advisor” of the “Lesbian Sisterhood,
” and that the landlord is the
“Secretary-Treasurer.” Id. at 37. They
assert that the Chief Judge and her partner “are in
charge of a massive legal slush fund . . . in the seven
figures, ” from which the landlord's attorney has
been paid. Id. at 20, 36.
assert that once Plaintiffs began to fight the eviction and
accuse the judges of colluding with the landlord and her
attorney, another criminal organization got involved:
“Nuestra Familia.” Plaintiffs allege
that the State Attorney General, Defendant Balderas, is the
“consigliere” of “Nuestra
Familia” or “Cosa Nostra.”
Id. at 37, 44. Plaintiffs allege that Balderas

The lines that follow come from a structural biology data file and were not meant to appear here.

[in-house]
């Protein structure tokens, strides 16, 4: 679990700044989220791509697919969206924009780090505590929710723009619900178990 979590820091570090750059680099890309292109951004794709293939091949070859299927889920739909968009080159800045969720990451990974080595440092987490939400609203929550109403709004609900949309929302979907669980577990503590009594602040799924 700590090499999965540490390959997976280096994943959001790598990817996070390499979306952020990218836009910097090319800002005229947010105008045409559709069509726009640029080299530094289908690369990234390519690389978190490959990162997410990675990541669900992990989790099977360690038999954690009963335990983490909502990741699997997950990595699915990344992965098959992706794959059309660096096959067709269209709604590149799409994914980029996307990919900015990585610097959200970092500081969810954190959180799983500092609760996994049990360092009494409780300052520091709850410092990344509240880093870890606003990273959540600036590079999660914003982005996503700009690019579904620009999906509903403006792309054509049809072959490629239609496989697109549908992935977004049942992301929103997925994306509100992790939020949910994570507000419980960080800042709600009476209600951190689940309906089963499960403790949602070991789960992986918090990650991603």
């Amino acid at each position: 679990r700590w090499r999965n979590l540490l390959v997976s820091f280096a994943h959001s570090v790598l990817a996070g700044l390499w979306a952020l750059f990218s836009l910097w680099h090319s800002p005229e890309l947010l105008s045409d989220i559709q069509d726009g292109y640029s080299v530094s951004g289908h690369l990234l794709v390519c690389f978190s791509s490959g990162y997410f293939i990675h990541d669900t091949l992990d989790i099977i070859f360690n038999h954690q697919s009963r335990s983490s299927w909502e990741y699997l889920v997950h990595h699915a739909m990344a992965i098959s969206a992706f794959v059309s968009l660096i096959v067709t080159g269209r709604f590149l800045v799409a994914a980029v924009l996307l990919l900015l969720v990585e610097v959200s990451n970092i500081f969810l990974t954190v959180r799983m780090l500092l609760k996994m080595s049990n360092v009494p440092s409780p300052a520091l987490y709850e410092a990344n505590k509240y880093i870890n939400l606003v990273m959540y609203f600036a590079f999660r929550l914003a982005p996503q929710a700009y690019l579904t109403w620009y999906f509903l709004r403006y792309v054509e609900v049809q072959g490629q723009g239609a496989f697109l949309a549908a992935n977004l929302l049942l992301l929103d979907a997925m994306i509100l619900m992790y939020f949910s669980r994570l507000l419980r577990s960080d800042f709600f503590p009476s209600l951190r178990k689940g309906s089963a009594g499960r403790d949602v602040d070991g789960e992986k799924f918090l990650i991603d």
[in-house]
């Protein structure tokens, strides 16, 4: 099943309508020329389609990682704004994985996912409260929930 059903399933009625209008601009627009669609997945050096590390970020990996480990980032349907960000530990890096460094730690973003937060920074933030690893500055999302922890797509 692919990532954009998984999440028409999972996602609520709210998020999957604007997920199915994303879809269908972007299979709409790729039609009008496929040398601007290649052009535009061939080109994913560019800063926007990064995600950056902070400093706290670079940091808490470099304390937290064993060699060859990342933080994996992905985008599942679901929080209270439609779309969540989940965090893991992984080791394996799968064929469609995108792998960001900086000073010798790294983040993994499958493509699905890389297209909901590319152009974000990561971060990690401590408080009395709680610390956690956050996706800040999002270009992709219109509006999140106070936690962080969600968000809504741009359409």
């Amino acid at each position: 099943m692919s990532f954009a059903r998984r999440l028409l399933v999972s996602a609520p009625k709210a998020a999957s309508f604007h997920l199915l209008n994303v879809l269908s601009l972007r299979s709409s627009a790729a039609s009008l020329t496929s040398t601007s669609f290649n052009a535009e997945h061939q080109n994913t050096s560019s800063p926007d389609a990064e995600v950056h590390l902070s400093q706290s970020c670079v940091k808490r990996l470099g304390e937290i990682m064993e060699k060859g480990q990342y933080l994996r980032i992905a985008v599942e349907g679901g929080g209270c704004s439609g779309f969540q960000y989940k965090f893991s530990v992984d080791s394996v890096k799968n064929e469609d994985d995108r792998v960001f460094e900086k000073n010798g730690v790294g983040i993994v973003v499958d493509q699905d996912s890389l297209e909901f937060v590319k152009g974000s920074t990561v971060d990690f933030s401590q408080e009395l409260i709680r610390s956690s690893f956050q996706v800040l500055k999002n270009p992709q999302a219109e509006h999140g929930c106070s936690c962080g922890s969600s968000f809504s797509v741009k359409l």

wanted to prevent them from exposing the “Lesbian
Sisterhood's” corruption of the Santa Fe
courts and to protect the landlord and the unlawful eviction.
In fact, they assert that “the entire county of Santa
Fe is being run as a crime syndicate resembling the
‘Cosa Nostra' as portrayed in the
Godfather films, the Goodfellas movie, and
. . . the Sopranos HBO Series.” Id.
at 37. As is particularly relevant here, Plaintiffs allege
that Balderas provided his “Jefe de Calle,
” City of Santa Fe Police Department Lieutenant Judah
Ben Montano, to the landlord and her attorney as a
“point man” for the crusade against Plaintiffs.
Id. at 12, 18. Plaintiffs allege that in June of
2016, on Defendant Montano's order, Defendant police
officers Arroyo and Montijo wrongfully entered the rental
property (where Plaintiffs were still living) with the
landlord and mistreated Plaintiffs. Id. at 18, 81.
filed their lawsuit in this Court on October 10, 2016. [Doc.
1]. They amended their complaint on October 12, 2016. [Doc.